Comparing Bariatric Surgery Diet vs Non-surgical ESG Diet

If you are considering undergoing bariatric surgery or having a non-surgical weight loss procedure such as Suture Sculpt endoscopic sleeve gastroplasty (ESG) it is important to evaluate both the pre-procedure and post-procedure dietary requirements.

Both bariatric surgery and endoscopic sleeve gastroplasty have diets that must be followed before the procedure and after. Keep in mind that both procedures significantly reduce your stomach capacity and your stomach will need time to heal.

The pre-bariatric surgery diet and the post-bariatric surgery diet are more restrictive and each phase lasts longer than the diets associated with Suture Sculpt ESG. Today we are going to talk about some of the differences in the dietary requirements associated with each weight loss procedure.

What Is The Difference Between Bariatric Surgery vs ESG?

To understand why the dietary restrictions are different for bariatric surgery and endoscopic sleeve gastroplasty, let’s briefly review each procedure.

Bariatric Surgery
Bariatric surgery is a term used to describe surgical procedures that promote weight loss by reducing a patient’s stomach size and/or altering their digestive system. Bariatric surgical procedures include a gastric sleeve, gastric bypass, gastric lap band, and duodenal switch surgeries.

Most bariatric surgeries begin with a surgeon cutting and removing approximately 75% of the patient’s stomach (gastric sleeve) and stapling the remaining edges together. Some also re-route the intestines to shorten the length of digestion time restricting the number of calories that can be absorbed by the body (gastric bypass and duodenal switch).

Endoscopic Sleeve Gastroplasty (ESG)
ESG is a non-surgical procedure that reduces the size of the stomach by re-shaping it and suturing the new smaller shape in place. No portion of the stomach is excised or removed. There are no alterations made to the patient’s digestive system.

The “Nothing After Midnight” Rule

Regardless of what type of surgery or procedure a patient is about to undergo if it requires the use of general anesthesia the “after-midnight” rule applies. Patients will be instructed to not eat or drink ANYTHING after midnight the day immediately before the procedure.

This rule is very important and is in place for the safety of the patient to reduce the risk of pneumonia and possible death due to aspiration during the procedure.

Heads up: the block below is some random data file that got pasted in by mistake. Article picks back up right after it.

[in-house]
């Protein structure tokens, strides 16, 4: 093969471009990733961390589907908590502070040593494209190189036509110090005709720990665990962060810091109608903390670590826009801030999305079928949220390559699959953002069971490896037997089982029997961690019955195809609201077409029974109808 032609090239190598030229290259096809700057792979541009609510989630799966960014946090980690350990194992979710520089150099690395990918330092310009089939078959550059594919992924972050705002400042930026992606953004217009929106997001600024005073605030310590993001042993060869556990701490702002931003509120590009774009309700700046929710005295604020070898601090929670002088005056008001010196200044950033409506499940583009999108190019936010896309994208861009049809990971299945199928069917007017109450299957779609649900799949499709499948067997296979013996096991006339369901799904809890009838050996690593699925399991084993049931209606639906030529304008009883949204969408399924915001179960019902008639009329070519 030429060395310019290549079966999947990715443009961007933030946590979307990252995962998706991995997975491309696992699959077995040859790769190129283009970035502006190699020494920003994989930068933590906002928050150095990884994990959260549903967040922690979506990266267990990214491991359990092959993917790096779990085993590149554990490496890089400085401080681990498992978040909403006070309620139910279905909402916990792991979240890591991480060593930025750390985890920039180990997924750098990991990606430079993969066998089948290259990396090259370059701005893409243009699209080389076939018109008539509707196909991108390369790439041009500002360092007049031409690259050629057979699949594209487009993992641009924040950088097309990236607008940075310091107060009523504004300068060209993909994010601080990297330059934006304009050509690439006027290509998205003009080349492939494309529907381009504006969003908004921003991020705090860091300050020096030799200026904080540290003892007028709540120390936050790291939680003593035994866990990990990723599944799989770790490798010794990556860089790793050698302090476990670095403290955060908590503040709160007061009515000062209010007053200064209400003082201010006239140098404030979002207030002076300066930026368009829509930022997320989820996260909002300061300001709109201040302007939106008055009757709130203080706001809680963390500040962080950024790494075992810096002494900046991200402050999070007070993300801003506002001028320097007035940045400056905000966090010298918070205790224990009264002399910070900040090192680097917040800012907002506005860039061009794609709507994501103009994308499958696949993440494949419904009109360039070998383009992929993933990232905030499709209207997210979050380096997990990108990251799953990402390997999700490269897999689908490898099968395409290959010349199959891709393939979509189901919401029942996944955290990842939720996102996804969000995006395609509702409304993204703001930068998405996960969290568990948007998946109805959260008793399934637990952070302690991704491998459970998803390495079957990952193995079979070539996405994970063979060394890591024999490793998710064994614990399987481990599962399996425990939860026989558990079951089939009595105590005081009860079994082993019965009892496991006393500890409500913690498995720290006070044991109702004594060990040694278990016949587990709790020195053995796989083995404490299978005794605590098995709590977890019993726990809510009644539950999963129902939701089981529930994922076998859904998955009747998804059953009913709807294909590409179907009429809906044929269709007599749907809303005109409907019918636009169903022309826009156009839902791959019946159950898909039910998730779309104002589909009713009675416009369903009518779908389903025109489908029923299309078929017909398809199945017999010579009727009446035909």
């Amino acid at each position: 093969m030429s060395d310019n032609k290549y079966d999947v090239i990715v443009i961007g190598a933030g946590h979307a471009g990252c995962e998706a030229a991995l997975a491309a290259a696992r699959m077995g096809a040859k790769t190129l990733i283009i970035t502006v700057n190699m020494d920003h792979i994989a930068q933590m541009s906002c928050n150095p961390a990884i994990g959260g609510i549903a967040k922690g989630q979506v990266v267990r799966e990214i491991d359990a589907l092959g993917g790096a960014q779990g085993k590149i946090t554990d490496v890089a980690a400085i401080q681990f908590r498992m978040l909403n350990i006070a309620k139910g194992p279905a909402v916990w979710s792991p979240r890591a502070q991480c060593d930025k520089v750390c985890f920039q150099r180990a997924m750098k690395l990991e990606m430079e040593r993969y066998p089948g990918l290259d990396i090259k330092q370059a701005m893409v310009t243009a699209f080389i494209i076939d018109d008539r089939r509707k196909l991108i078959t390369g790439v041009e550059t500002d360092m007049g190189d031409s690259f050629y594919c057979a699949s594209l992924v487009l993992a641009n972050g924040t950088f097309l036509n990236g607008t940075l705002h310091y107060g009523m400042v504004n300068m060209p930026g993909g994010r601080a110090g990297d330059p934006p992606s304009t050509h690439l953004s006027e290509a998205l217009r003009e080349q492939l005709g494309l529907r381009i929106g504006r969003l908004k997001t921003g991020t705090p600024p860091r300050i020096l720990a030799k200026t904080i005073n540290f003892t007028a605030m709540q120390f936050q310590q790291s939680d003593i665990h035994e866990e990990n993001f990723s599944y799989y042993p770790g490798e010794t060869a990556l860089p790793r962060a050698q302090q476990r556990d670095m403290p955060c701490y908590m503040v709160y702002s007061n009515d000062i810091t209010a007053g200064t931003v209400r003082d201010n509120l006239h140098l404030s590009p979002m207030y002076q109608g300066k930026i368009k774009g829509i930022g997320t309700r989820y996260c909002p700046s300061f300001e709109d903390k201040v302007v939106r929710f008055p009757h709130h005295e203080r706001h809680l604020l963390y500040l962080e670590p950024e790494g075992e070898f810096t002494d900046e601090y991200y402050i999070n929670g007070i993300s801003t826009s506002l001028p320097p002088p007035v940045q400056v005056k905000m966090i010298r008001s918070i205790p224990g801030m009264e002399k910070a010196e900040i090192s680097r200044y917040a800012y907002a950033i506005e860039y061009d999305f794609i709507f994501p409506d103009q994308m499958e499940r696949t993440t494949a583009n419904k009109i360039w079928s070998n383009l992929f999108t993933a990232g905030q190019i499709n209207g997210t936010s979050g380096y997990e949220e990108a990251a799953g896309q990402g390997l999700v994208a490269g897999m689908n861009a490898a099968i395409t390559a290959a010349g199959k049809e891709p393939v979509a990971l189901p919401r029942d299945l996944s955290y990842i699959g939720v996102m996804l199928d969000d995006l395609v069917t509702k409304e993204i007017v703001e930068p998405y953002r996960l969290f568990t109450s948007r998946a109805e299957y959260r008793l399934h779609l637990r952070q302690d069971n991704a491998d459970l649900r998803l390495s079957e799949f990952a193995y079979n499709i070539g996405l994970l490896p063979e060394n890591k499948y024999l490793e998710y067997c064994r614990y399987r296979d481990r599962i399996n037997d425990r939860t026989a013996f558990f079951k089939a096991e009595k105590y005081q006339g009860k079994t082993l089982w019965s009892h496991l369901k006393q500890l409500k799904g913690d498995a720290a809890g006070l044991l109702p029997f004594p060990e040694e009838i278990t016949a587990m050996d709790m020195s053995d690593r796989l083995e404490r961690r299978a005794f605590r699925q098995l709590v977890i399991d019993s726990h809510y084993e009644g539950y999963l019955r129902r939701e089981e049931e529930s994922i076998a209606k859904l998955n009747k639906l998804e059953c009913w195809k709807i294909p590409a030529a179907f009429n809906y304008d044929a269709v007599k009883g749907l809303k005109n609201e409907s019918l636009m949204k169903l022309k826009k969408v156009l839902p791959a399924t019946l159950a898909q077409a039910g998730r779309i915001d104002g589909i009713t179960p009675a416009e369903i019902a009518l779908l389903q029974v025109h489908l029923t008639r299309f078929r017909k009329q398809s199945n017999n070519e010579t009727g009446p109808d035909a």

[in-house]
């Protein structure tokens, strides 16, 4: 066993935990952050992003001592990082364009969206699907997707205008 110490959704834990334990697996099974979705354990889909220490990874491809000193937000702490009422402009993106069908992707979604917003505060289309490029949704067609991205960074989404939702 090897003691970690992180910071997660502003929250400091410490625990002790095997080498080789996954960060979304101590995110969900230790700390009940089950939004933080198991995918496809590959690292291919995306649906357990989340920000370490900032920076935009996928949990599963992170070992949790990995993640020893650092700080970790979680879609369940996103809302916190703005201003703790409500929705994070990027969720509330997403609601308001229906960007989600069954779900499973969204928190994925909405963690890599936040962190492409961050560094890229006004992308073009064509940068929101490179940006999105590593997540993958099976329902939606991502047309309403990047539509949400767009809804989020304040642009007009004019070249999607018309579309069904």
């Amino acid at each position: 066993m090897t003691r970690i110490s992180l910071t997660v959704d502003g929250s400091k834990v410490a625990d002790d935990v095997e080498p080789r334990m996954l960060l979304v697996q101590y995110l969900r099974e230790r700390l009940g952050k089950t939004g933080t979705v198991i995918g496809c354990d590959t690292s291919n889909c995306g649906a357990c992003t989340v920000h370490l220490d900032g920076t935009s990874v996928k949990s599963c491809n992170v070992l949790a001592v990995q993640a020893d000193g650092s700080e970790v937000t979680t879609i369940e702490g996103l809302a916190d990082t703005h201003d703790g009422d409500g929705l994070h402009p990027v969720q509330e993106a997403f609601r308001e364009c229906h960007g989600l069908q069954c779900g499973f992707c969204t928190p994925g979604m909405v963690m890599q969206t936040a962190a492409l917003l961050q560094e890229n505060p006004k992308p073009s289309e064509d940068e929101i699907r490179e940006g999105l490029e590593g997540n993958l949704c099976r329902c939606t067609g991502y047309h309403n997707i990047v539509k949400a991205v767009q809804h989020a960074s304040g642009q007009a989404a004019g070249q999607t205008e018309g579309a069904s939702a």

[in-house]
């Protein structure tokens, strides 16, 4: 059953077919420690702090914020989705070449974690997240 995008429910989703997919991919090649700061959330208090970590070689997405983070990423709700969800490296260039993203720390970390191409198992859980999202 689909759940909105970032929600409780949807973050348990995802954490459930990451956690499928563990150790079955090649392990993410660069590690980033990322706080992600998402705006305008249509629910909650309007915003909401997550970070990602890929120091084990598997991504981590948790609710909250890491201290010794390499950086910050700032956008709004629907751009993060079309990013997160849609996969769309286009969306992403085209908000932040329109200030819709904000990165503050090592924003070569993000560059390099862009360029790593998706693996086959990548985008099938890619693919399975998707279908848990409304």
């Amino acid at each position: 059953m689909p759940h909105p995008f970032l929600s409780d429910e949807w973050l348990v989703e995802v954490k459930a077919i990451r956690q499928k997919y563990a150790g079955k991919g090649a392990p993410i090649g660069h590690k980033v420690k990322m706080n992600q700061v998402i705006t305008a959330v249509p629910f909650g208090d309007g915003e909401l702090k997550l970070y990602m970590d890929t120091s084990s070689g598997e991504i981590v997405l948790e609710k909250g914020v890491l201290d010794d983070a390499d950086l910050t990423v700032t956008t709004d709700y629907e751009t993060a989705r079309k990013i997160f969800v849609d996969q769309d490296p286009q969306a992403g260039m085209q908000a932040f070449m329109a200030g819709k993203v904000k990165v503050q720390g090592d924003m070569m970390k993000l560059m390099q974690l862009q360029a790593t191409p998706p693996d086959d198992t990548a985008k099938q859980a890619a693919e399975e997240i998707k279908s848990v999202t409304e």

Pre-Procedure Diet Bariatric Surgery vs ESG

Each surgeon will provide their patients with at least two diets they will need to follow before and after having their weight loss procedure. The specific diets and durations will vary by patient and by procedure but may include a pre-procedure liver shrinking diet, a pre-procedure liquid diet, and a post-procedure liquid diet that gradually transitions to solid food.

Bariatric Surgery Diets

The Liver-Shrinking Diet

The liver is positioned directly over the stomach and many patients that are undergoing bariatric surgery have enlarged livers. The surgeon can have a difficult time safely working around a liver that is enlarged. The liver shrinking diet is designed to make the size of the liver more manageable and ensure a successful surgical outcome.

It is important to understand if the surgery begins and the liver is enlarged and will inhibit the surgeon’s ability to proceed, your surgery may be canceled. You will already be opened up and require recovery but your procedure will not be completed.

Pre-Surgery Diet

The diet that is required prior to bariatric surgery for each patient will vary due to factors such as their body mass index (BMI), current health conditions, age, etc.

Sometimes, patients are given a strict diet to follow before bariatric surgery to reduce their current BMI. Studies have shown that the higher the patient’s BMI the more risk of developing complications. Also, a recent study outlined the increased difficulty surgeons encounter when performing bariatric surgery on severely obese individuals due to abdominal wall thickness. Pre-operative diets are intended to reduce the risk of complications during and after bariatric surgery.

What Does A Pre-operative Bariatric Surgery Diet Look Like?

Patients may begin their pre-op diet for up to three months before undergoing bariatric surgery depending on their BMI and circumstances. Next, they will switch to an all-liquid diet a week or two before surgery.

A sample schedule for one day during the liver-shrinking diet may look like this:

Sample of One Day Menu – Liver Shrinking Diet
MealApproved Food Selection or Protein Shake
BreakfastOne protein shake (see guidelines below)
Snack1 serving of fruit (1 cup of berries or melon or 1/2 cup of other types of fruit)
LunchOne protein shake
SnackLight Greek yogurt (1 cup)
Dinner3‐6 ounces lean protein (see examples below) 1 cup of approved vegetables (non‐starchy) OR 2 cups salad with 2T light dressing